Will We Ever Learn? The Scary Similarities Of The Subprime Mortgage And Junk Bond Crises
In this article, Cameron Hight highlights the similarities between the Subprime and Junk Bond crises and summarizes his research from Sorkin’s “Too Big to Fail”, Lewis’s “The Big Short”, and Klarman’s “Margin of Safety”.
I have never claimed to be a market historian, but the obvious similarities of the Subprime and Junk Bond crises are staggering even to the casual observer. Maybe it is a confluence of my recent reading of Sorkin’s “Too Big to Fail”, Lewis’s “The Big Short”, and Klarman’s “Margin of Safety” that brings the parallels into clear focus, but I am floored by our ability to have two vastly identical crises in the course of two decades.
While reading chapter 4 of “Margin of Safety” I turned to my disinterested wife after each page and proclaimed, “this junk bond thing is almost identical to the subprime crisis.” The narrative is plagiarism of the same financial horror story (see the chart below). In the search for higher yields, investors relax standards and issue debt to people (subprime) / companies (junk bond) that have no ability to pay back their obligations. Diversification and low correlation amongst low-quality borrowers was used as a justification for reducing the risk inherent in individual risky loans. Due to the demand for higher yielding assets, investment banks concentrated human and financial capital at staggering rates into packaging and selling subprime / junk bonds.
Capital available to finance these shaky deals increased with the ability to resell structured products like mortgage-backed securities and collateralized debt obligations (subprime) / collateralized bond obligations (junk bond). Retail banks and institutional investors (subprime) / thrifts and savings and loans (junk bond) created ready capital sources to soak up the buy side of any high yielding deals. CDO-focused funds (subprime) and high yield mutual funds (junk bond) added additional fuel to growing capital being given to undeserving borrowers.
An escalation of creative financing was needed to allow lower and lower quality standards including Pick-a-Pay, Alt-A, No Doc, Interest-Only (subprime) / zero-coupon and pay-in-kind (junk bond). The ratings agencies had to play dumb or be dumb to allow packaged subprime mortgages and packaged junk bonds to be magically rated investment grade. To justify these ratings they used historical models that assumed house prices could not fall (subprime) or historical junk bond default rates and no refinancing issues (junk bond). Finally, all of these lending machines were picking up speed as the empirical evidence was flying in the face of all that were willing to look as illustrated by subprime defaults growing from 2005 on and MBS, CDO, and CDS prices staying stable (subprime) / junk defaults rising in the late 80s at the same time the pace of new junk deals was accelerating.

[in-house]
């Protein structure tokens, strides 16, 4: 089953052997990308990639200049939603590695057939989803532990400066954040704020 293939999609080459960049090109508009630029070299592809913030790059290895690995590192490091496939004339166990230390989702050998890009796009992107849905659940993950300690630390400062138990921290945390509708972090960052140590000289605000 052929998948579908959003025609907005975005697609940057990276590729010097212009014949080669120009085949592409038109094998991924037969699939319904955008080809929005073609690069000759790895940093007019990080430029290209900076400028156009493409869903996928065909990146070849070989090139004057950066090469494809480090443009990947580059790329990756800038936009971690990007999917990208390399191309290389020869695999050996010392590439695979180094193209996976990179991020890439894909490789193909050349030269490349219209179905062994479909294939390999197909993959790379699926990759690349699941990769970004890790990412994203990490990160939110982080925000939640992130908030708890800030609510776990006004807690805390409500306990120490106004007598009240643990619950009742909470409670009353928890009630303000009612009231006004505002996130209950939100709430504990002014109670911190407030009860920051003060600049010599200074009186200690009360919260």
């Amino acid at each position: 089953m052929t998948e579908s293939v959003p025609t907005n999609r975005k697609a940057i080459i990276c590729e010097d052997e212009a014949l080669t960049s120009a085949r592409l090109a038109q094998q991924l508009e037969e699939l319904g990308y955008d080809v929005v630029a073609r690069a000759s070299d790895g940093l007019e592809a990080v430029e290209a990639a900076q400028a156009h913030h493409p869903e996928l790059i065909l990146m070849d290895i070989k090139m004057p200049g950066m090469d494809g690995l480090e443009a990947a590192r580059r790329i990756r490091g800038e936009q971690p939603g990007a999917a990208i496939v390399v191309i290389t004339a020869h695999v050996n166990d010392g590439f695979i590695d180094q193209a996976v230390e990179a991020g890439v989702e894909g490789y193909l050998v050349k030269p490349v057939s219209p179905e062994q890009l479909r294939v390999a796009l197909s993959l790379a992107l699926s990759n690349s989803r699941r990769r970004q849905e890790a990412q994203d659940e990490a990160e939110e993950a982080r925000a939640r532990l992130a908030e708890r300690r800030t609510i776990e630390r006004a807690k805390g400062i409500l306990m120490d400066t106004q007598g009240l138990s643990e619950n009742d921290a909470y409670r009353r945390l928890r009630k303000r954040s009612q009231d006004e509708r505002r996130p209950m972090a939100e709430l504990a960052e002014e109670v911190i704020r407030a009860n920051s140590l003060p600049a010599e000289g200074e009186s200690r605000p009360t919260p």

Is our memory so short that we cannot remember the financial chaos created by the junk bond market in the 1980s? Some remembered because there were many smart investors that made the connection and made substantial bets on how the subprime story was going to end. Many issues coalesced to allow both bubbles to form and I certainly do not have the prescription to prevent it from happening again, but the first place I would focus my attention is the flawed incentive structure that paid the participants of the junk bond market to make foolish bets. The incentive to take outsized risk for short-term gain has not changed substantially in the past 20 years and has probably even become more acute with the increase of financial engineering and the repeal of Glass-Steagall in 1999. As my friend Dr. Art Laffer says, “Incentives are the key to understanding economic behavior.” Maybe we should stop paying bonuses on this year’s returns and instead pay a three or five-year rolling percentage of returns. That could discourage some of the short-termism that manifests financial crises.
We are just fortunate the Credit Default Swap market was nascent in the 80s or the Junk Bond crisis would have been compounded like the Subprime Crisis of this decade. Will we ever learn?
Similarities of the Subprime and Junk Bond Crises